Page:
GOVERNMENT scam alert services have been warning the community over the past couple of months about binary option investment scams.
For the first eight months of 2016, ScamWatch revealed that about $3million had been lost by Australians to these types of scams.
Binary options are speculative bids that aim to predict the movement of a commodity, asset or index prices over a short time. They're akin to a live sports spot-bet where punters during a game can bet on who scores the next try or gives away a penalty.
In Australia, binary options are not illegal, unlike other countries around the world. In the past month, IDCARE has spoken with investors who have lost a combined $880,000 to binary investment scams.
These investors range in age between 65 and 80 and are all now back seeking employment, just to make ends meet. Their life savings have not been lost from a poor investment. Their life savings have been lost to scammers pretending to offer investments that were never there to begin with.
Investment scams are not new, but the methods revealed by the Australians who have lost out to binary option scams in the past month underscores the involvement of sophisticated organised crime.
In all cases, the investors were given a slick-looking website, their own login, and could watch their fake balance grow. The tip-off for some of these investors that things were not legitimate was at the point of withdrawing their money, or ironically, being offered by the scammers to travel to London for company events. When airline tickets failed to arrive, the idea that the investor had been scammed cemented in their minds.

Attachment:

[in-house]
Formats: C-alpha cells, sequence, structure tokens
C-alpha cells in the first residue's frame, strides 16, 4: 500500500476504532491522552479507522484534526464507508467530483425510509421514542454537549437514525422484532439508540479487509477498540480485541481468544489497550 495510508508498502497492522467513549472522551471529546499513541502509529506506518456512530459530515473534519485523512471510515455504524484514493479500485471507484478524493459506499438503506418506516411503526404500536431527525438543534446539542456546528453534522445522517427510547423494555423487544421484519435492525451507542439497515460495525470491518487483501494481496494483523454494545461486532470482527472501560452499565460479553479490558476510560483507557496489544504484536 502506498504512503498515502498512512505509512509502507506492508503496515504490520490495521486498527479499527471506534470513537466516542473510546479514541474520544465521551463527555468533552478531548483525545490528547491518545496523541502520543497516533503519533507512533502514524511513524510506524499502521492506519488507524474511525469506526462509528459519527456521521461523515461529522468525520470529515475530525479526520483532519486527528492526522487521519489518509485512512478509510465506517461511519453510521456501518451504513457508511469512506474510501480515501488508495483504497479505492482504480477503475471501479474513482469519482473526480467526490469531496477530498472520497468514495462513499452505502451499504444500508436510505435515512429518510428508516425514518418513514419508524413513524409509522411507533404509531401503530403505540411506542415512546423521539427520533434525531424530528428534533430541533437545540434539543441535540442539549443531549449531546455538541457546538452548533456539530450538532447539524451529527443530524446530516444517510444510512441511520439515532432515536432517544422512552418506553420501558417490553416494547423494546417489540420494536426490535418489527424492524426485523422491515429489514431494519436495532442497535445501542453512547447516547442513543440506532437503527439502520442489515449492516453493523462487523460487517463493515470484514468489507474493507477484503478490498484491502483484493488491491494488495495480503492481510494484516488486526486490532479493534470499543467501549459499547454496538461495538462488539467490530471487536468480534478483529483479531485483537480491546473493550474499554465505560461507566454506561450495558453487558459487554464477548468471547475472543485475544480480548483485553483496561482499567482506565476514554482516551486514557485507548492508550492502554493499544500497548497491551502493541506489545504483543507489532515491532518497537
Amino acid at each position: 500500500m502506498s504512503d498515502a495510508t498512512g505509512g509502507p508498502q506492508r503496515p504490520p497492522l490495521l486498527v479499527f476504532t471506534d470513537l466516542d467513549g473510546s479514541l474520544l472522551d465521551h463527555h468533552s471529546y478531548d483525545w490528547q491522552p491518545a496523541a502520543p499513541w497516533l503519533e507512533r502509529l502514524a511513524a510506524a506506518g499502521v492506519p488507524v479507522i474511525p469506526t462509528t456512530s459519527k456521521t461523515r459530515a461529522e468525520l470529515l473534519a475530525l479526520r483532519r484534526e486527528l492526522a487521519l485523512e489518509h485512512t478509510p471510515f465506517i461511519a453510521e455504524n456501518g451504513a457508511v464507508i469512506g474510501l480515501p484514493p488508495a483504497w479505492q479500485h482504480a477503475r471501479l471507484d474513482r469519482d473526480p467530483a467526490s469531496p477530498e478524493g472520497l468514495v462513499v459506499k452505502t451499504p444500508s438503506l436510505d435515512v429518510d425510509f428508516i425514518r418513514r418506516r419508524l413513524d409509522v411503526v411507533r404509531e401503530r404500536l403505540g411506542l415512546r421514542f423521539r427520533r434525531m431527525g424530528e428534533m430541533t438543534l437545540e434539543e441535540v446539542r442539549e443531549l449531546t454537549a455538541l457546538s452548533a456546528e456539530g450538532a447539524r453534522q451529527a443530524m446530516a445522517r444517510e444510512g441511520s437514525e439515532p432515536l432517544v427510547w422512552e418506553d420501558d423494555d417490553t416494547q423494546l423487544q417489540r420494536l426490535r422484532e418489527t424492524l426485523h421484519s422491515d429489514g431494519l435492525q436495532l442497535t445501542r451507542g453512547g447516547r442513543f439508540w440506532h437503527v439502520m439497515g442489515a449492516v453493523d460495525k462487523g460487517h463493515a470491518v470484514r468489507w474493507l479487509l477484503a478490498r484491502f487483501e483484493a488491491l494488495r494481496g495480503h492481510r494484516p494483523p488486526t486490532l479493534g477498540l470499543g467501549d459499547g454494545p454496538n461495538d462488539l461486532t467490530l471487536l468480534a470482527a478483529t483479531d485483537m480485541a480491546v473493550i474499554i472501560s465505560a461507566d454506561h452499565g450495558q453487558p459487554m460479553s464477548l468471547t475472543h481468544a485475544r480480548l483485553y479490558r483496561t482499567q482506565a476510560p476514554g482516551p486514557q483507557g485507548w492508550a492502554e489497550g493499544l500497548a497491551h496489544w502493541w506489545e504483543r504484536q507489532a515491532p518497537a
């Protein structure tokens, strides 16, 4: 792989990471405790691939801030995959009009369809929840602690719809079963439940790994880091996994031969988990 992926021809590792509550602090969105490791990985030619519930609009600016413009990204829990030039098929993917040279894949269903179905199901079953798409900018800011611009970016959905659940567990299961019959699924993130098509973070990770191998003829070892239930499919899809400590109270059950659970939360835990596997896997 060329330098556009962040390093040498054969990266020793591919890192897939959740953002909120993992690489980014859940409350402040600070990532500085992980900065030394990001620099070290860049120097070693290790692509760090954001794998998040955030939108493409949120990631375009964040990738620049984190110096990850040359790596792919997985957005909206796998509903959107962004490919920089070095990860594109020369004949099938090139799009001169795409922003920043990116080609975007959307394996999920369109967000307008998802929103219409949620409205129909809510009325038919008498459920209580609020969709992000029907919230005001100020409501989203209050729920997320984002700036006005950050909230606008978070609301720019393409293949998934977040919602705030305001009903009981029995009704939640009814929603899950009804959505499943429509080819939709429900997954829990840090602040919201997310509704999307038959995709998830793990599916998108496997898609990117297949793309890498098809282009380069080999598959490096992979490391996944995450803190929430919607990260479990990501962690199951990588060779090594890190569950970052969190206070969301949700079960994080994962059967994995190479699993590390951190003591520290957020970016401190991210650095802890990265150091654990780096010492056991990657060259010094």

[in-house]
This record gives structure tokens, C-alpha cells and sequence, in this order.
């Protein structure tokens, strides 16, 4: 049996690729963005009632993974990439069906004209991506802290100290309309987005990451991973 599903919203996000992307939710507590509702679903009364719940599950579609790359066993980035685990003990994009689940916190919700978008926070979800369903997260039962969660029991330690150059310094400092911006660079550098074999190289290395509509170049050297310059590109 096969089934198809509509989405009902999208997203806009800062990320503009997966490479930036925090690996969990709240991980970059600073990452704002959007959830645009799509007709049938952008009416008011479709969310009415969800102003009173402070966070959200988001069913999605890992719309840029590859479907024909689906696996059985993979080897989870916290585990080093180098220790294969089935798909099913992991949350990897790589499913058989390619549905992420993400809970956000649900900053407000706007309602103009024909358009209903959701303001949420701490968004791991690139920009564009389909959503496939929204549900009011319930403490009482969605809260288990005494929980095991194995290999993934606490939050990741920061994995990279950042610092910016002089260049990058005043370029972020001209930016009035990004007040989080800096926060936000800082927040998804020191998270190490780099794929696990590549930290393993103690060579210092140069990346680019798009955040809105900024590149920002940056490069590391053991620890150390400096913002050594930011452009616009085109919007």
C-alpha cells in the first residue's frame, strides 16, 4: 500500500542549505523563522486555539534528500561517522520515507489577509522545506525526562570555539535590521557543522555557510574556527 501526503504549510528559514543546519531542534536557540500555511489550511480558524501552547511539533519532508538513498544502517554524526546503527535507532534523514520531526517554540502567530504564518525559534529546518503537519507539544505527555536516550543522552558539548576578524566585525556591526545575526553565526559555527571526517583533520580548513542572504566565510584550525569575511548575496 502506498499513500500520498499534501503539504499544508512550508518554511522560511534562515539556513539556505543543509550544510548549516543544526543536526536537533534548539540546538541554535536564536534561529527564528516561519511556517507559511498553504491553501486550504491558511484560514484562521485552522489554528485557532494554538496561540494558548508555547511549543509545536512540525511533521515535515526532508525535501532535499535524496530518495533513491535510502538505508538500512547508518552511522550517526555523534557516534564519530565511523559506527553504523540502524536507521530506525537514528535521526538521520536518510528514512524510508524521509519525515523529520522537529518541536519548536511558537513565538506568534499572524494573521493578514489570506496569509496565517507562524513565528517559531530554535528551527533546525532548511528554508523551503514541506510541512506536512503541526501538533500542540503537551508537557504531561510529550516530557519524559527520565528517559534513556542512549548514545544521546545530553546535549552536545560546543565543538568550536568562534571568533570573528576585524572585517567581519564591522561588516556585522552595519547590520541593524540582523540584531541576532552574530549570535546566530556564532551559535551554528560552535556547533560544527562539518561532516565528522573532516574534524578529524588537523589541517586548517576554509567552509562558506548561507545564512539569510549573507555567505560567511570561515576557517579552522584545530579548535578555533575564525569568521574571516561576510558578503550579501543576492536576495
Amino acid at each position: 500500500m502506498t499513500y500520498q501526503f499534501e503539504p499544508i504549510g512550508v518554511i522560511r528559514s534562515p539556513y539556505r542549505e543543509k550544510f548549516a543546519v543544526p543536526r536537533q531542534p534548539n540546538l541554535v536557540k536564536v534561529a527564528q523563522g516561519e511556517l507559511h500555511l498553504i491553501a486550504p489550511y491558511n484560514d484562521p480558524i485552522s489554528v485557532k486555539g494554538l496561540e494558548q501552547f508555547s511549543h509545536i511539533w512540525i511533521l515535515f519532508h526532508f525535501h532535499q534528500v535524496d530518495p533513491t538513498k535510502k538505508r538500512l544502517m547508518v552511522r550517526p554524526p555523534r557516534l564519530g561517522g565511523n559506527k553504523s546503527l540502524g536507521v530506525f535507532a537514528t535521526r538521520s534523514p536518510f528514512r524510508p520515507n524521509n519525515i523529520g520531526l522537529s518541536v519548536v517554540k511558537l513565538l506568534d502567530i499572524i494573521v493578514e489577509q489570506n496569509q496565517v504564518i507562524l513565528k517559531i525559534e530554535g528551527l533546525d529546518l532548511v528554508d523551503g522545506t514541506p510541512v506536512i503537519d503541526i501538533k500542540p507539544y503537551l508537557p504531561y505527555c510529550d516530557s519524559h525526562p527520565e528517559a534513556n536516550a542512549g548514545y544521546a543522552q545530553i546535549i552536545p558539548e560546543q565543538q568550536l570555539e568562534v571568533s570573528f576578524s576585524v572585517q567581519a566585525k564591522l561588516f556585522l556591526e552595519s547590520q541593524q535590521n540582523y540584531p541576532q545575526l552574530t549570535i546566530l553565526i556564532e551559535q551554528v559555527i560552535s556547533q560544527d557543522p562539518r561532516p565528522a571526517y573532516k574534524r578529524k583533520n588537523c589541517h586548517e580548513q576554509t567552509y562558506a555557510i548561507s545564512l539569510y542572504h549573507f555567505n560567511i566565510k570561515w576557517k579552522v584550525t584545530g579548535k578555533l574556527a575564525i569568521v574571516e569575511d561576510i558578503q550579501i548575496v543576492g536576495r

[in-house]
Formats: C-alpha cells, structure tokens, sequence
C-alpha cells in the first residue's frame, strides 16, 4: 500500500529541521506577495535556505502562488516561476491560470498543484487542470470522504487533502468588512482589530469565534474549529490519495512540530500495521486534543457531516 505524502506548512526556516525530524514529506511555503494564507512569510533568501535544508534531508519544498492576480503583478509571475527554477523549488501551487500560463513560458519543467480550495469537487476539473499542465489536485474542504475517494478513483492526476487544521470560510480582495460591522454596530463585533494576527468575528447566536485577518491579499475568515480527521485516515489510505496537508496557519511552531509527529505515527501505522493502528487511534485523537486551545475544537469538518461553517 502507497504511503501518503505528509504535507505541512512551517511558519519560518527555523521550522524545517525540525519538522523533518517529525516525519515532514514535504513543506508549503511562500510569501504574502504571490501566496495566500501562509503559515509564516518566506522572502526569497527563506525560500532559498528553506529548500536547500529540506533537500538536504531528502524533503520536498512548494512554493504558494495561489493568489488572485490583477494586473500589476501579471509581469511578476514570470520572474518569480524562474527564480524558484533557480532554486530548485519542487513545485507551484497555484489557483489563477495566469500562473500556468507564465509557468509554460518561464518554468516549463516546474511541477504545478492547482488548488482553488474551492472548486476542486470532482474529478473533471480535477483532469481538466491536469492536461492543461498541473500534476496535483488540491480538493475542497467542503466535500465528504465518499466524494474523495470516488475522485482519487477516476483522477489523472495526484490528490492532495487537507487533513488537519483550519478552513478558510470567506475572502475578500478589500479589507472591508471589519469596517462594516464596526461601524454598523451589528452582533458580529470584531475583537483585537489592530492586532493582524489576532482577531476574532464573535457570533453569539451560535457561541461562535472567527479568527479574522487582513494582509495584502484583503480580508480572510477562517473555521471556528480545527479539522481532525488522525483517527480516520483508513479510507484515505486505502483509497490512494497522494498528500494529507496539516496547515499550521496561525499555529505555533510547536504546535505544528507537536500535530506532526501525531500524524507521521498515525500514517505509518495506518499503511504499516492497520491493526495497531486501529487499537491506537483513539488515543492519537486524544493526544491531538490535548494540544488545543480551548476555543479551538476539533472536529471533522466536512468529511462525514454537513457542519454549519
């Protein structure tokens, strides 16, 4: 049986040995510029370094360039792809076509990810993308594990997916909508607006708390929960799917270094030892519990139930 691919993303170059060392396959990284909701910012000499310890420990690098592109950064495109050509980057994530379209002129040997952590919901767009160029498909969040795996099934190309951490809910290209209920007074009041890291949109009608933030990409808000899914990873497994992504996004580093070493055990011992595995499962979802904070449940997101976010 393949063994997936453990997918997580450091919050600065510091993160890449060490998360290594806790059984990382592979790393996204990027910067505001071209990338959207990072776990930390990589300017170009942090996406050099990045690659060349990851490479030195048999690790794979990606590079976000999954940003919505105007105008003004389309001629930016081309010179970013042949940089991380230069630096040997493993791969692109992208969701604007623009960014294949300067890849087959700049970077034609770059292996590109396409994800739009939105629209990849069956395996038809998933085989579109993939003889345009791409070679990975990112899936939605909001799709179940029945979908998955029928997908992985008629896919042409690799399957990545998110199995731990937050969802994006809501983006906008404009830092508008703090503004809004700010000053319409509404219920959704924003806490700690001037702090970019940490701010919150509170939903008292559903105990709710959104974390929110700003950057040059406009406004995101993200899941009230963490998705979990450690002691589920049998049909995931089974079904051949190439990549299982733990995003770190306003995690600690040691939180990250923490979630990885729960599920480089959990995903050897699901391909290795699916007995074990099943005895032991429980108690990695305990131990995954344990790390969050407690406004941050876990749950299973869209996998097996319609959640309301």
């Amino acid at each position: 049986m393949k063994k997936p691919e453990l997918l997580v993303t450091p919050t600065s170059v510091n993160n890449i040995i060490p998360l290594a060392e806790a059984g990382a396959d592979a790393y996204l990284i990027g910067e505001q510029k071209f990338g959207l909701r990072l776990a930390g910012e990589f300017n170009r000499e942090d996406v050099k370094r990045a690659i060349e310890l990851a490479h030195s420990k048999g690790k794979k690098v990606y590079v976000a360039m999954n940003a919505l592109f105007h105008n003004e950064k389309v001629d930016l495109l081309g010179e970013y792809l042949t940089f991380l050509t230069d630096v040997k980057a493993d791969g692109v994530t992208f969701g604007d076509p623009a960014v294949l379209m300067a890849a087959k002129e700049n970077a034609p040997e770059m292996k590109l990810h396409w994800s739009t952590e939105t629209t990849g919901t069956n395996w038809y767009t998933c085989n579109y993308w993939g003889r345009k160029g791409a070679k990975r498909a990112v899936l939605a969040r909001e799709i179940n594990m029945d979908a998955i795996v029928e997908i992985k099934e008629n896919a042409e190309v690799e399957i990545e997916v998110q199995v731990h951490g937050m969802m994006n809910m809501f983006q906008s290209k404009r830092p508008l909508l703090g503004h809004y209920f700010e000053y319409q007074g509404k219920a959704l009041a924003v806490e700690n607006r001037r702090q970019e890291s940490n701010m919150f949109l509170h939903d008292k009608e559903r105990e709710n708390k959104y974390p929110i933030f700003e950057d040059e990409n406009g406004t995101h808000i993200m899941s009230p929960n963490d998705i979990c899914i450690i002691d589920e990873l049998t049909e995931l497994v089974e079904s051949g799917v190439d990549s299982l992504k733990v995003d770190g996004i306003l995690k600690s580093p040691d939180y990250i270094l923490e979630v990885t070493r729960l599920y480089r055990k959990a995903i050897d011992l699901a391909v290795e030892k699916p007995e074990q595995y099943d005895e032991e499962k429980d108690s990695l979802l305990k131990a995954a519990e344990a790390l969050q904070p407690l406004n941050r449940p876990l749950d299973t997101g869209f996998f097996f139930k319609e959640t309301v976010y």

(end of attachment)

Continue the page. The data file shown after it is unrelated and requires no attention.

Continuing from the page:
So what can be done about these scams? We probably should re-think the legality of binary option investments in any case. They are high risk and high-speculative investments - all the hallmarks of a pre-GFC low doc loan scenario.
Investors are keen to make money quickly (or in the case of the GFC, get a loan quickly), and the controls around the legitimacy of offerings and the predictability is not always there. The best one can offer for advice at the moment is to "investigate before you invest". Visit www.moneysmart.gov.au. This government website is run by the investment market regulator ASIC.
Anyone offering a financial product in Australia must have an Australian Financial Services Licence. But unfortunately these can easily be stolen and misrepresented. The real art in detecting an investment scam is to do some online sleuthing. Check to see how long the website offering the investment has been around - (do a "whois" look-up on the website). Have a look at who is behind the investment and do a web search on their history.
Professor David Lacey is IDCARE managing director and a professor in cyber security at the University of the Sunshine Coast.
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